Strategy four to manage toxic relationships effectively is about finding a supportive person with whom you can talk about the relationship. Since toxic dynamics are often very confusing and crazy-making, it can be hard to deal with them all alone. You need to find somebody who can support you through this. However, this individual needs to have awareness and knowledge of toxic dynamics. It needs to be somebody who believes you, who was able to label the toxic dynamic, and also somebody who validates your experience. Try to stay away from people who are not very aware of emotional abuse and toxic dynamics: if you talk about these dynamics for somebody who doesn't understand them, they may even further blame you or they might guilt-trip you. This can do more harm than good.
Toxic relationship strategy 5: gain clarity
Strategy 5 to manage toxic relationships effectively is about gaining clarity. What does this mean? It’s about checking in with yourself: what type of relationship you want to have? How much does your relationship comply with this relationship? What change is possible? Spend some time alone and write down the characteristic of relationships you want to have. Evaluate the current relationship and think about to which extent does this relationship fulfills these characteristics.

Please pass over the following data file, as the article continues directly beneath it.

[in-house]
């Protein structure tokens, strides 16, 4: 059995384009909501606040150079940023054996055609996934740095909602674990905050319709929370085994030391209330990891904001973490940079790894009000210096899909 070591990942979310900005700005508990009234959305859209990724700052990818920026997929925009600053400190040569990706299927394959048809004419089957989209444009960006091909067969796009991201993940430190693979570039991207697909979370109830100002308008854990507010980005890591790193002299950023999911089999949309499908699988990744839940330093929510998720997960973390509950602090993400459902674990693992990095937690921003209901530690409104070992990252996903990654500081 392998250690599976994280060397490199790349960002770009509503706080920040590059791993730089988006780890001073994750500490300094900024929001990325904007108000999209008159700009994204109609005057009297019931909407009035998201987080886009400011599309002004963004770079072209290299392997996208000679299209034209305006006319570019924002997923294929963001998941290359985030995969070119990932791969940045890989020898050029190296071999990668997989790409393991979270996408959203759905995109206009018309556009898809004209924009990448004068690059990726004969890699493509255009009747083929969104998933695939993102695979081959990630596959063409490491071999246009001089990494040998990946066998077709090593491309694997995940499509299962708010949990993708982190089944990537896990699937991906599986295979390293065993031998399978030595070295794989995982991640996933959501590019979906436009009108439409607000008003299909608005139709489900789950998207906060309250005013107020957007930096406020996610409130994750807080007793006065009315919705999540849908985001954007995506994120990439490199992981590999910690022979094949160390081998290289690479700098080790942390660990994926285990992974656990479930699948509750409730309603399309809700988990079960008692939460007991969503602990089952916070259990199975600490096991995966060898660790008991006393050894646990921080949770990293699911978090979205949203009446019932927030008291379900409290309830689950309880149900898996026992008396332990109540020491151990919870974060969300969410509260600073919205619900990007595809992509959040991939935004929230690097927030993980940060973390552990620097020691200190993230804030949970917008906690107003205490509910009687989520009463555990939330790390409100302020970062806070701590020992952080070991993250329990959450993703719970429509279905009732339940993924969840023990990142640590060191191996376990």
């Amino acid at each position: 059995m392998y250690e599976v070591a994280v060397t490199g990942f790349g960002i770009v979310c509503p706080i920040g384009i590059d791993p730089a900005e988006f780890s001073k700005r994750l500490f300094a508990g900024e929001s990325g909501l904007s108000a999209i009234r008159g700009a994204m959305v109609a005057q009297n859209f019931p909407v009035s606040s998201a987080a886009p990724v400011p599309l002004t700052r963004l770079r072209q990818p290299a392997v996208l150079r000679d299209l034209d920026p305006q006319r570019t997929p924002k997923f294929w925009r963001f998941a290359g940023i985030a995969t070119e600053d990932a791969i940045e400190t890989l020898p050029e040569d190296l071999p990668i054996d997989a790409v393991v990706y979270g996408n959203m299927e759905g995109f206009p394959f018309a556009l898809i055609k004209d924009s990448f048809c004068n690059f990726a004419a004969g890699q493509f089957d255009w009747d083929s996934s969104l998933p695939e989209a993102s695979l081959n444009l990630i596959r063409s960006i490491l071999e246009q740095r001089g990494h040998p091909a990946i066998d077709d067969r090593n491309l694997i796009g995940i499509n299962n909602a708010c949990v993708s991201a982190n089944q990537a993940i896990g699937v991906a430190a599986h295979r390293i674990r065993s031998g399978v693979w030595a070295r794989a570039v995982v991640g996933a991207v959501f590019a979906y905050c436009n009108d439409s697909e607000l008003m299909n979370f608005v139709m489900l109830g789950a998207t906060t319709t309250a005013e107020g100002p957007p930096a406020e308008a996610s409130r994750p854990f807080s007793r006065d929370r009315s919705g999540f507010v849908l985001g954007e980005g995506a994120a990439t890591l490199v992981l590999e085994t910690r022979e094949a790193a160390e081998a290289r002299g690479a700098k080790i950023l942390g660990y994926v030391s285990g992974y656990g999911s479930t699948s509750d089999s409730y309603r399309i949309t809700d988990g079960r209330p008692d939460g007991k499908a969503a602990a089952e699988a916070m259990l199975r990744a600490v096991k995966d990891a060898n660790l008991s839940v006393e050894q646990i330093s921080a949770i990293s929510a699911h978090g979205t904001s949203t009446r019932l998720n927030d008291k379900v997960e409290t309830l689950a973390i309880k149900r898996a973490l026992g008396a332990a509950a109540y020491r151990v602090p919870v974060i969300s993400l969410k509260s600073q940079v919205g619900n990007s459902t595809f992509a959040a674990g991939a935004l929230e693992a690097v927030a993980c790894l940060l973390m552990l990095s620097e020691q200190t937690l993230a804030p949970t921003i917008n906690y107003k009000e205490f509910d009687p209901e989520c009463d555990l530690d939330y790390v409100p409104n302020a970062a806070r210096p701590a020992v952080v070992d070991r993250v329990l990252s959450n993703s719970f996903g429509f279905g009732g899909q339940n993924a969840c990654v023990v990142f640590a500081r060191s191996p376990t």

If you are in a toxic dynamic, consider the following steps:
- Do something different, apply new skills, and evaluate their effectiveness.
- Negotiate a healthier relationship. See what is the other person doing and what are they not doing.
- If your partner is not willing to take any action towards a healthier change, find more distance from this relationship. This could signify to have a more superficial relationship. You may get your need for connection met in friendships. Or you enjoy your life with some new hobbies that you do alone.
- If this doesn't help and the relationship is not at all what you want, you can choose to leave the relationship. It can be temporarily or permanently. This is your choice.
- If you want to have a healthy relationship, both people need to change: the person with toxic behaviour is responsible for their behaviour, and only they can change it. You can request a change, but you cannot control it.
- Create awareness about how much you're willing to lower your standards to be around a person with toxic behaviours. Assess where your limits are.
Do you want to learn more about toxic relationships? Download the free e-book "Toxic Relationships 101."